The newLISP on Rockets blog

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Thinking about cookies...


Post #: 22
Post type: Blog post
Date: 2012-09-25 00:07:42.000
Author: Rocket Man

In order to get separate users to sign on and post messages, I need to set some cookies. This leads me to what I call a Cookie Conundrum.

I can define a function to set cookies that is executed somewhere in the page (like rockets-main.lsp) But cookies are set in the header, using the line Set-Cookie. The header is the first thing printed out by the script, and I won't know what the cookie is until later in the script.

What Dragonfly does is caches everything being (print)ed and (println)ed into a big old global variable called STDOUT. Then at the very end of the script it prints the headers (which have already been calculated by the script) followed by STOUT. This involves overriding (changing the default behavior) of (print) and (println). I could do that, but is there a way to do it differently? Can you set a cookie and somehow have it remember to print that cookie in the next header on the following page?

It's something to think about...



Views: 3814


It's fast enough...


Post #: 21
Post type: Blog post
Date: 2012-09-21 06:49:09.000
Author: Rocket Man

Said Han Solo.

No, I'm totally going to add that stuff. Very cool.



Views: 4305


numbies5


Post #: 20
Post type: Blog post
Date: 2012-09-21 00:01:21.000
Author: Rocket Man

There's no millisecond thingy to say how fast this or how many resources were used in its making.

Comments (1)

Views: 4217


foursies


Post #: 19
Post type: Blog post
Date: 2012-09-18 00:17:03.000
Author: Rocket Man

you see, that's why I can't be left alone with a programming language, I don't know shit.

Since we all live as RocketMan - numbies will be my sig



Views: 4057


Spell check


Post #: 18
Post type: Blog post
Date: 2012-09-18 00:14:30.000
Author: Rocket Man

That service would be provided by your web browser... :)



Views: 3989


threesies


Post #: 17
Post type: Blog post
Date: 2012-09-18 00:12:14.000
Author: Rocket Man

Well, tried to just enter something in the top box and got sent away but now I am back about to make a non historical supporting post. There's spell check in here too?

How cool is that?



Views: 4117


Where's the Code?? WHERE'S THE CODE???


Post #: 15
Post type: Blog post
Date: 2012-09-17 23:28:59.000
Author: Rocket Man

This, apparently, being the first thing that gets asked.

Well, it's not much, but it's here:
https://github.com/newlisponrockets/newLISP-on-Rockets

Comments (1)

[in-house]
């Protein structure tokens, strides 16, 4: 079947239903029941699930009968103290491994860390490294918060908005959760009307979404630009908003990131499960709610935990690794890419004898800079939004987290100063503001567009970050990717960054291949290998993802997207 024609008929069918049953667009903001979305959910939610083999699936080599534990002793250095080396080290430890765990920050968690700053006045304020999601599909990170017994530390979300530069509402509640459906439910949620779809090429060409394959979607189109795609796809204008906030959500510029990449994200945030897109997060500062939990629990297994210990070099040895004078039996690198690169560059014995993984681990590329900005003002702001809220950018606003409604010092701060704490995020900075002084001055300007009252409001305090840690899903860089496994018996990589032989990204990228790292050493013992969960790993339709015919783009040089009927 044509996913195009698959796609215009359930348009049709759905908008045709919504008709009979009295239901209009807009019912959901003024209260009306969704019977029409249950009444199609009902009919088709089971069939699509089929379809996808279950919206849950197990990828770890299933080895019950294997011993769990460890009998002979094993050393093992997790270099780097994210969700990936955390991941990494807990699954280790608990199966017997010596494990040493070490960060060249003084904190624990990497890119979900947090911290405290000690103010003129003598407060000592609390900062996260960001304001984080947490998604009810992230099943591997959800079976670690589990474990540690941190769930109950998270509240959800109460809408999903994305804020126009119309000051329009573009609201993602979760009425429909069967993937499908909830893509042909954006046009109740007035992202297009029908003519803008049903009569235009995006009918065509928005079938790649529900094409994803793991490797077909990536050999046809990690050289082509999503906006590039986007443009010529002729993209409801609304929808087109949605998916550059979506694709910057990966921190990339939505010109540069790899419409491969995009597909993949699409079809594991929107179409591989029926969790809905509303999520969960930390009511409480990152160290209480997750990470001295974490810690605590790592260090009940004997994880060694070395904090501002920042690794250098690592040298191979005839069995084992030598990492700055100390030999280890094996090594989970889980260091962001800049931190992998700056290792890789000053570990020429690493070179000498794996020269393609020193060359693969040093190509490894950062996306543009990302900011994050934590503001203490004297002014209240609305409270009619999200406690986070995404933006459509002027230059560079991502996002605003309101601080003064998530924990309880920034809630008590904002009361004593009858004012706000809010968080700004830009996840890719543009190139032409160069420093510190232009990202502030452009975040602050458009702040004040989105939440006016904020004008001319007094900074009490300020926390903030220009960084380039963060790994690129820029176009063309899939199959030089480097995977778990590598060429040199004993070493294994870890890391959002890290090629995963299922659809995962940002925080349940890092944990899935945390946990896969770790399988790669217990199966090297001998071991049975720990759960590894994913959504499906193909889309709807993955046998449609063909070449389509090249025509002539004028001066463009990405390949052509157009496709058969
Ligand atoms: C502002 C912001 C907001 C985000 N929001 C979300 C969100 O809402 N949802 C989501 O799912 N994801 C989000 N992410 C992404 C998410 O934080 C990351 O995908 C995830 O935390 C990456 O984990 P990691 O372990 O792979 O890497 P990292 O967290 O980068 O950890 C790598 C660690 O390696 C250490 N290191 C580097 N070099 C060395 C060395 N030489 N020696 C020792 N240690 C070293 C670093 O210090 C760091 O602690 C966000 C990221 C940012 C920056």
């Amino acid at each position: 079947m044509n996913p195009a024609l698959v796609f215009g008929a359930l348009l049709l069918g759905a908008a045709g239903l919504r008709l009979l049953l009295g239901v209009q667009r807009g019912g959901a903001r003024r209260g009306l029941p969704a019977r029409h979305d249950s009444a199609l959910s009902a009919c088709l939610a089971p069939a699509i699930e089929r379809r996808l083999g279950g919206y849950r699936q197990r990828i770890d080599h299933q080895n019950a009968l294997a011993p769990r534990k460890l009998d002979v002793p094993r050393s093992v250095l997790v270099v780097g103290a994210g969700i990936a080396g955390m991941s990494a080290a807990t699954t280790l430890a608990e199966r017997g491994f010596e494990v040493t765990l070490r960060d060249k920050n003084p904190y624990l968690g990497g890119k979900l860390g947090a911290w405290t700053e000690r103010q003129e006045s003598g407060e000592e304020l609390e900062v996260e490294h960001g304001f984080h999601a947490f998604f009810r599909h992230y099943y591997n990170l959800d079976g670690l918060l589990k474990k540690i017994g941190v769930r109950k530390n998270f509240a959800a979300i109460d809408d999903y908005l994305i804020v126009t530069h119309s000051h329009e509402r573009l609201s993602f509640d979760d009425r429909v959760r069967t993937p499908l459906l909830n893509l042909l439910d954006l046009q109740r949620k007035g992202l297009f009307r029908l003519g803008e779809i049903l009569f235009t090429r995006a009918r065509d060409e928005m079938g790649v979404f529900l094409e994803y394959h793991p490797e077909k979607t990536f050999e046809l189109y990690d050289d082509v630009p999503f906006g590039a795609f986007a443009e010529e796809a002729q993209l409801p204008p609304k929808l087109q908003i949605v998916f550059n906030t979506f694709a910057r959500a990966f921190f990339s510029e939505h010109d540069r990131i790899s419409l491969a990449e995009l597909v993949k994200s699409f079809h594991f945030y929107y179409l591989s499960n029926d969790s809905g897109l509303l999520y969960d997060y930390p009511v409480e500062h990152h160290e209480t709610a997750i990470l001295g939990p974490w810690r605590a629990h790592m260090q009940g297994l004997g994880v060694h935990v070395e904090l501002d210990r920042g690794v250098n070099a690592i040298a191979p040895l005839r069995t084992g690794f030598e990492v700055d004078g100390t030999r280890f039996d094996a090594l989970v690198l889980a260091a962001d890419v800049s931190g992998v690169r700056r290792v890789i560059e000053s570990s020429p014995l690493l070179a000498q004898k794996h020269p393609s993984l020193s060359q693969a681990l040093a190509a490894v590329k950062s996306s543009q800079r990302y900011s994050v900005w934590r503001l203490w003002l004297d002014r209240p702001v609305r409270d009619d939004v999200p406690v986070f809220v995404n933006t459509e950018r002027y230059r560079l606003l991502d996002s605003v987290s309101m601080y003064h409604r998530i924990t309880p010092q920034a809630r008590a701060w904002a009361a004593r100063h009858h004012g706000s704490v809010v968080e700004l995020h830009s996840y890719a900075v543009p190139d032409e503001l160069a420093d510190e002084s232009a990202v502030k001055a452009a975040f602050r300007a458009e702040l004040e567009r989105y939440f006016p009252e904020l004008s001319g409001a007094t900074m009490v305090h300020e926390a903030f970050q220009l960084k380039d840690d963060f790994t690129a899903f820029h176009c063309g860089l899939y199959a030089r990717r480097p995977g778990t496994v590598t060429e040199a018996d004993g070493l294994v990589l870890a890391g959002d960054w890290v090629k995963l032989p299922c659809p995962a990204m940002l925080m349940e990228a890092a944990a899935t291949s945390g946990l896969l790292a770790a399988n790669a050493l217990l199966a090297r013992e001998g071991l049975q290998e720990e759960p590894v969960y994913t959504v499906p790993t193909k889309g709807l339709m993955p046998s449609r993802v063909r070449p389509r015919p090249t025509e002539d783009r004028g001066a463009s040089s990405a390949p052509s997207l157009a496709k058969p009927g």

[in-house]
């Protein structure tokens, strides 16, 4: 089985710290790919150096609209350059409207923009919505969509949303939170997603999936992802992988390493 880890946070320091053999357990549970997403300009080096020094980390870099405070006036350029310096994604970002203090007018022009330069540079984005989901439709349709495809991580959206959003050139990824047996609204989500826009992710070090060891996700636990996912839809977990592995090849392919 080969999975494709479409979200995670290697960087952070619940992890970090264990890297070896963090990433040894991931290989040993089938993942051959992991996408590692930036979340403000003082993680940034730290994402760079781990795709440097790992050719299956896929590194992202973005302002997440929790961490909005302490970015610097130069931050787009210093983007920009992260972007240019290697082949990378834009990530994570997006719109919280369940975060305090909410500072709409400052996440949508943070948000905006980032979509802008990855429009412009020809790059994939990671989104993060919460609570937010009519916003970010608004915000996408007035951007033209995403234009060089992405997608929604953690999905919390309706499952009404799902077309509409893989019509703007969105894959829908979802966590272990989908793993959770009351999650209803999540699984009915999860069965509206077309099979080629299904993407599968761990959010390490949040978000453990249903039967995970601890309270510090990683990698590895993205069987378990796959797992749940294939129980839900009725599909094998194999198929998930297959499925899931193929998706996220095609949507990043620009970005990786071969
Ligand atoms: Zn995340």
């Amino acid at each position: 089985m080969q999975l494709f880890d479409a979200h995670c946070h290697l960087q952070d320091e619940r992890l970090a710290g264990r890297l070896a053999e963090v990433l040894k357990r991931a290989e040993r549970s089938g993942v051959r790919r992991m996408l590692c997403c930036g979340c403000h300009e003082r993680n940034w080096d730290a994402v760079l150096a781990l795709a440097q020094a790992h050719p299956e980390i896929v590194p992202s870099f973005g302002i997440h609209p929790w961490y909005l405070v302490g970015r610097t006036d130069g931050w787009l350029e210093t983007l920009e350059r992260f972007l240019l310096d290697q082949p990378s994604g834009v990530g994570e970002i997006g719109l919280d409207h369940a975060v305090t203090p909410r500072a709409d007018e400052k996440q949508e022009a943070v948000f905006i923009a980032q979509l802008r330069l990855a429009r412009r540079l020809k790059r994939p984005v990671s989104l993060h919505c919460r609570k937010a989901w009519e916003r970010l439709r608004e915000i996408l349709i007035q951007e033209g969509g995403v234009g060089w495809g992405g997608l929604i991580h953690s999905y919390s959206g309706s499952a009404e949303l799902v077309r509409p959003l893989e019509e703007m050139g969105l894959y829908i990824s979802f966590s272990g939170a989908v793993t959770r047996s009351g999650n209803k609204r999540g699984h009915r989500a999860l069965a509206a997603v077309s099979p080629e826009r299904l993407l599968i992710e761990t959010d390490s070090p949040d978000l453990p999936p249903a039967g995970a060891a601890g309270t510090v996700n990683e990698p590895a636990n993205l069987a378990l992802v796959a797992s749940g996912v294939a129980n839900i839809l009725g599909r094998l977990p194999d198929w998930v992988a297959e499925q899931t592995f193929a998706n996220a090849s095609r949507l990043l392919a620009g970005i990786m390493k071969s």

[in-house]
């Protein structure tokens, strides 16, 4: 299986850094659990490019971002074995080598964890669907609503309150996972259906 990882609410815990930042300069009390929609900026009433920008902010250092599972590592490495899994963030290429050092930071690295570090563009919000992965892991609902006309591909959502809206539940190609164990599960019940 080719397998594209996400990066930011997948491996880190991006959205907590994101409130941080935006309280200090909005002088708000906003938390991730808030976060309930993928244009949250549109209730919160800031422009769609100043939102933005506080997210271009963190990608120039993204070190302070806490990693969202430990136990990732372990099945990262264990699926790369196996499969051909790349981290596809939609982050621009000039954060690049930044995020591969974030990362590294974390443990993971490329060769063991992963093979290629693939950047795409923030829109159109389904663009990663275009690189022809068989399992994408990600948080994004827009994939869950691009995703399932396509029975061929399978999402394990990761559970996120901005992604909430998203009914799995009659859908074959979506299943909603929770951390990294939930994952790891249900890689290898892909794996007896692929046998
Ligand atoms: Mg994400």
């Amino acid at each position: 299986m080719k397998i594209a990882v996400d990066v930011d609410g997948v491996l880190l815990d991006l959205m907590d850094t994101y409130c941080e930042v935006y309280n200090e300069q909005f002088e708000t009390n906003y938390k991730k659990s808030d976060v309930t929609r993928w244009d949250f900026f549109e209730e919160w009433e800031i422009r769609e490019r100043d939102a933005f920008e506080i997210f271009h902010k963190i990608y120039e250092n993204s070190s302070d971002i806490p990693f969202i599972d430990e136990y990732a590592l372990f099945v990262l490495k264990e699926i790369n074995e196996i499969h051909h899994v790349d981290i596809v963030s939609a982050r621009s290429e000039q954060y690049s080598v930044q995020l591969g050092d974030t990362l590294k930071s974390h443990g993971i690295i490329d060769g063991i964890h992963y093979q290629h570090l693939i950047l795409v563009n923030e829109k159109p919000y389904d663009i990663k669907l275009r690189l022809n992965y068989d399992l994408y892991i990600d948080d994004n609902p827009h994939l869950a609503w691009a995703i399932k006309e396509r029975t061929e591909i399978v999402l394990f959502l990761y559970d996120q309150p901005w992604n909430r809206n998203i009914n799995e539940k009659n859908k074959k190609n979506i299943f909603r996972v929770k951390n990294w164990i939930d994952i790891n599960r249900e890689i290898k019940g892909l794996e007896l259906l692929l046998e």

Views: 4550


testing


Post #: 14
Post type: Blog post
Date: 2012-09-17 21:53:14.000
Author: Rocket Man

Encoding fun...

What happens if someone puts in a URL? The framework should translate the special characters, but it is the blog software itself that should translate it into a clickable link.

Of course, that doesn't mean I can't make a function to turn URLs into links automatically (and do other post-entry formatting of blog post text) and include it in Rockets...
http://arstechnica.com/science/2012/09/curiosity-rolls-on-as-instrument-checkout-continues-on-mars/



Views: 5137


Utilizing the power of LISP macros


Post #: 13
Post type: Blog post
Date: 2012-11-02 17:24:39.000
Author: Rocket Man

Today's function turned out to be well suited for a macro. (create-record) takes a couple of arguments. The first is a string which holds the name of the table you are updating. The rest is kind of cool. You put in a bunch of variable names--any number is fine--and what you do is make the variable name the same as the FIELD name in your table. Then the macro takes the names and values of these variables and constructs a valid SQL statement (after filtering each value for SQL injection issues)

So, for example, to add a post in this blog, I just have to write:

(create-record "Posts" Id PosterId PostDate PostSubject PostContent)

and it generates a valid SQLite query to insert the values into the field names that are the variables Id, PosterId, etc.

The magic comes from newLISPs (sym) function, which converts a string into a valid symbol, and the (args) feature of newLISP macros, which allow a dynamic number of arguments to be passed to the macro.

Here's the code that converts the variable names into symbols:

(dolist (s (rest (args)))
(set 'temp-index-num (string 'idx)) ; we need to number the symbols to keep them in the correct order
(if (= (length temp-index-num) 1) (set 'temp-index-num (string "0" temp-index-num))) ; leading 0 keeps the max at 100.
(sym (string temp-index-num s) 'DB))


I have to prepend a numeric value to the symbols to ensure they get posted into the list (symbols 'DB) in the correct order-- right now the limit is 100 fields but I could easily bump this to 1000 if I need to, or even higher... I want to keep this limit in here for now as a kind of sanity check though.

So, the C part of CRUD is done.. just three more parts to go!

Comments (1)

Views: 4207


The very first post on the newLISP on Rockets Blog!


Post #: 0
Post type: Blog post
Date: 2012-09-13 23:01:09.000
Author: Rocket Man

Wow, this is kind of historic! This is the very first post on the newLISP on Rockets blog. Right now Rockets is barely functional (version 0.04!) but it's just enough to host itself and handle input to forms and connect to a SQLite 3 database.

It's nothing earth-shattering so far, but I want to start "eating my own dogfood" as it were, so this blog will be running on Rockets from the very beginning. As I add features, I'll post about them in the blog.



Views: 4005